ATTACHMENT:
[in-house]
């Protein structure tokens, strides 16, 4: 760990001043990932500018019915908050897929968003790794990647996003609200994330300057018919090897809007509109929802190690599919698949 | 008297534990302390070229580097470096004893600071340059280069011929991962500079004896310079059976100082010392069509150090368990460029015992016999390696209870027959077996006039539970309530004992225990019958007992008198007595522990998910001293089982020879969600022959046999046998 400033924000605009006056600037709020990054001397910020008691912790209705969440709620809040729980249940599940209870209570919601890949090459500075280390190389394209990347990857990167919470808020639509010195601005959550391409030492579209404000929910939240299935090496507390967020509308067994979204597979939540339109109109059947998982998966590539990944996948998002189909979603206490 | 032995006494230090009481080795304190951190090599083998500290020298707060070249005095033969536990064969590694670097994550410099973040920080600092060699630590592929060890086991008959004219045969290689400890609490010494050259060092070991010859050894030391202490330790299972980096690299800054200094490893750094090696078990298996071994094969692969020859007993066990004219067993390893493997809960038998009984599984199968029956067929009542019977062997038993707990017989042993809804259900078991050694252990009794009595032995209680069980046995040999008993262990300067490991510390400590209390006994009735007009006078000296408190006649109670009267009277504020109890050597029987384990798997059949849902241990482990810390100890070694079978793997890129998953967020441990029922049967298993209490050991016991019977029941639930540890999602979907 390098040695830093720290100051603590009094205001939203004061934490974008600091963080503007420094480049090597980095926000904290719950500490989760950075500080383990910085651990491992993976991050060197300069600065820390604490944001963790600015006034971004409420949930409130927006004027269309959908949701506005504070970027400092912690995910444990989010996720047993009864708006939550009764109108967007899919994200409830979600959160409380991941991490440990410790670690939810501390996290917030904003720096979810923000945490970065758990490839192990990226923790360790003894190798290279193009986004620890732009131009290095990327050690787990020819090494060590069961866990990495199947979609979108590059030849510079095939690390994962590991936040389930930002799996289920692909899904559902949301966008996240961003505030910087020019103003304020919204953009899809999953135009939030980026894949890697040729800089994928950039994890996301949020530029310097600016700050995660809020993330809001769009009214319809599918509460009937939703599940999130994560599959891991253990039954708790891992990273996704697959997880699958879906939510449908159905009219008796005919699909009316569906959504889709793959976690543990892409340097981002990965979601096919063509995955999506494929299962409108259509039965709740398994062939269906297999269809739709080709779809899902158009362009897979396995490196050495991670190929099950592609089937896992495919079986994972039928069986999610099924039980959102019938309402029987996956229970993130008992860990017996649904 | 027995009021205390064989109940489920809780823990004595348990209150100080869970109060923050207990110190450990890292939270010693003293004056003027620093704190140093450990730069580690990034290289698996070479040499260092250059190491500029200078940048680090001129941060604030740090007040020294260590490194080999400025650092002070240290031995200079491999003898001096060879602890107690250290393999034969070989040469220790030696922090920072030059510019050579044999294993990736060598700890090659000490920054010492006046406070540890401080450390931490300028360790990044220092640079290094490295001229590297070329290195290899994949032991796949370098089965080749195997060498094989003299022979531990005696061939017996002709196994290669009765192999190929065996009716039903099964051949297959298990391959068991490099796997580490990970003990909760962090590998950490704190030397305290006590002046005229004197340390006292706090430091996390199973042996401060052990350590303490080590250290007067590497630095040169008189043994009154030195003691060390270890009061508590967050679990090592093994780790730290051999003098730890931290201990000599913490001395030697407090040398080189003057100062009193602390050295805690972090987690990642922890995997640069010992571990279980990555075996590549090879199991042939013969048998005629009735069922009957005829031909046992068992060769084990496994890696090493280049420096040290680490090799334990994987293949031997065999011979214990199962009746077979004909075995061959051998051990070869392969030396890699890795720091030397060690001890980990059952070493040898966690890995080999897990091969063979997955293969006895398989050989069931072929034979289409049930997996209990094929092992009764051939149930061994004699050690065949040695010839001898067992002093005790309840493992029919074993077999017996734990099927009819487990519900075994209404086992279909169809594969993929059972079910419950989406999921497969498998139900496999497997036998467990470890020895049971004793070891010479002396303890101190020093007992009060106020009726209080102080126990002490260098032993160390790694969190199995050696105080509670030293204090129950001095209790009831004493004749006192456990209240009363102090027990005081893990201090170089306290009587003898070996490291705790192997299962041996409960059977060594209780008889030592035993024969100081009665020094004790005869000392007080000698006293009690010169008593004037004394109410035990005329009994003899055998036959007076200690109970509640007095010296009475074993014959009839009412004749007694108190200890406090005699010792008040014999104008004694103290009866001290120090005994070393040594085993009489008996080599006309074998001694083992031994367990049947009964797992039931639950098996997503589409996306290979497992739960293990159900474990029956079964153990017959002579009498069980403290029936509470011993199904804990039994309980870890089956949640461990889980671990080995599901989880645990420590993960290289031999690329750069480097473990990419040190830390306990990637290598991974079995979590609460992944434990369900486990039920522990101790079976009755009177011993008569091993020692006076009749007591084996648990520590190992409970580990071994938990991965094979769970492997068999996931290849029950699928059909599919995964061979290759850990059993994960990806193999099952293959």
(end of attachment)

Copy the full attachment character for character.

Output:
[in-house]
């Protein structure tokens, strides 16, 4: 760990001043990932500018019915908050897929968003790794990647996003609200994330300057018919090897809007509109929802190690599919698949 | 008297534990302390070229580097470096004893600071340059280069011929991962500079004896310079059976100082010392069509150090368990460029015992016999390696209870027959077996006039539970309530004992225990019958007992008198007595522990998910001293089982020879969600022959046999046998 400033924000605009006056600037709020990054001397910020008691912790209705969440709620809040729980249940599940209870209570919601890949090459500075280390190389394209990347990857990167919470808020639509010195601005959550391409030492579209404000929910939240299935090496507390967020509308067994979204597979939540339109109109059947998982998966590539990944996948998002189909979603206490 | 032995006494230090009481080795304190951190090599083998500290020298707060070249005095033969536990064969590694670097994550410099973040920080600092060699630590592929060890086991008959004219045969290689400890609490010494050259060092070991010859050894030391202490330790299972980096690299800054200094490893750094090696078990298996071994094969692969020859007993066990004219067993390893493997809960038998009984599984199968029956067929009542019977062997038993707990017989042993809804259900078991050694252990009794009595032995209680069980046995040999008993262990300067490991510390400590209390006994009735007009006078000296408190006649109670009267009277504020109890050597029987384990798997059949849902241990482990810390100890070694079978793997890129998953967020441990029922049967298993209490050991016991019977029941639930540890999602979907 390098040695830093720290100051603590009094205001939203004061934490974008600091963080503007420094480049090597980095926000904290719950500490989760950075500080383990910085651990491992993976991050060197300069600065820390604490944001963790600015006034971004409420949930409130927006004027269309959908949701506005504070970027400092912690995910444990989010996720047993009864708006939550009764109108967007899919994200409830979600959160409380991941991490440990410790670690939810501390996290917030904003720096979810923000945490970065758990490839192990990226923790360790003894190798290279193009986004620890732009131009290095990327050690787990020819090494060590069961866990990495199947979609979108590059030849510079095939690390994962590991936040389930930002799996289920692909899904559902949301966008996240961003505030910087020019103003304020919204953009899809999953135009939030980026894949890697040729800089994928950039994890996301949020530029310097600016700050995660809020993330809001769009009214319809599918509460009937939703599940999130994560599959891991253990039954708790891992990273996704697959997880699958879906939510449908159905009219008796005919699909009316569906959504889709793959976690543990892409340097981002990965979601096919063509995955999506494929299962409108259509039965709740398994062939269906297999269809739709080709779809899902158009362009897979396995490196050495991670190929099950592609089937896992495919079986994972039928069986999610099924039980959102019938309402029987996956229970993130008992860990017996649904 | 027995009021205390064989109940489920809780823990004595348990209150100080869970109060923050207990110190450990890292939270010693003293004056003027620093704190140093450990730069580690990034290289698996070479040499260092250059190491500029200078940048680090001129941060604030740090007040020294260590490194080999400025650092002070240290031995200079491999003898001096060879602890107690250290393999034969070989040469220790030696922090920072030059510019050579044999294993990736060598700890090659000490920054010492006046406070540890401080450390931490300028360790990044220092640079290094490295001229590297070329290195290899994949032991796949370098089965080749195997060498094989003299022979531990005696061939017996002709196994290669009765192999190929065996009716039903099964051949297959298990391959068991490099796997580490990970003990909760962090590998950490704190030397305290006590002046005229004197340390006292706090430091996390199973042996401060052990350590303490080590250290007067590497630095040169008189043994009154030195003691060390270890009061508590967050679990090592093994780790730290051999003098730890931290201990000599913490001395030697407090040398080189003057100062009193602390050295805690972090987690990642922890995997640069010992571990279980990555075996590549090879199991042939013969048998005629009735069922009957005829031909046992068992060769084990496994890696090493280049420096040290680490090799334990994987293949031997065999011979214990199962009746077979004909075995061959051998051990070869392969030396890699890795720091030397060690001890980990059952070493040898966690890995080999897990091969063979997955293969006895398989050989069931072929034979289409049930997996209990094929092992009764051939149930061994004699050690065949040695010839001898067992002093005790309840493992029919074993077999017996734990099927009819487990519900075994209404086992279909169809594969993929059972079910419950989406999921497969498998139900496999497997036998467990470890020895049971004793070891010479002396303890101190020093007992009060106020009726209080102080126990002490260098032993160390790694969190199995050696105080509670030293204090129950001095209790009831004493004749006192456990209240009363102090027990005081893990201090170089306290009587003898070996490291705790192997299962041996409960059977060594209780008889030592035993024969100081009665020094004790005869000392007080000698006293009690010169008593004037004394109410035990005329009994003899055998036959007076200690109970509640007095010296009475074993014959009839009412004749007694108190200890406090005699010792008040014999104008004694103290009866001290120090005994070393040594085993009489008996080599006309074998001694083992031994367990049947009964797992039931639950098996997503589409996306290979497992739960293990159900474990029956079964153990017959002579009498069980403290029936509470011993199904804990039994309980870890089956949640461990889980671990080995599901989880645990420590993960290289031999690329750069480097473990990419040190830390306990990637290598991974079995979590609460992944434990369900486990039920522990101790079976009755009177011993008569091993020692006076009749007591084996648990520590190992409970580990071994938990991965094979769970492997068999996931290849029950699928059909599919995964061979290759850990059993994960990806193999099952293959």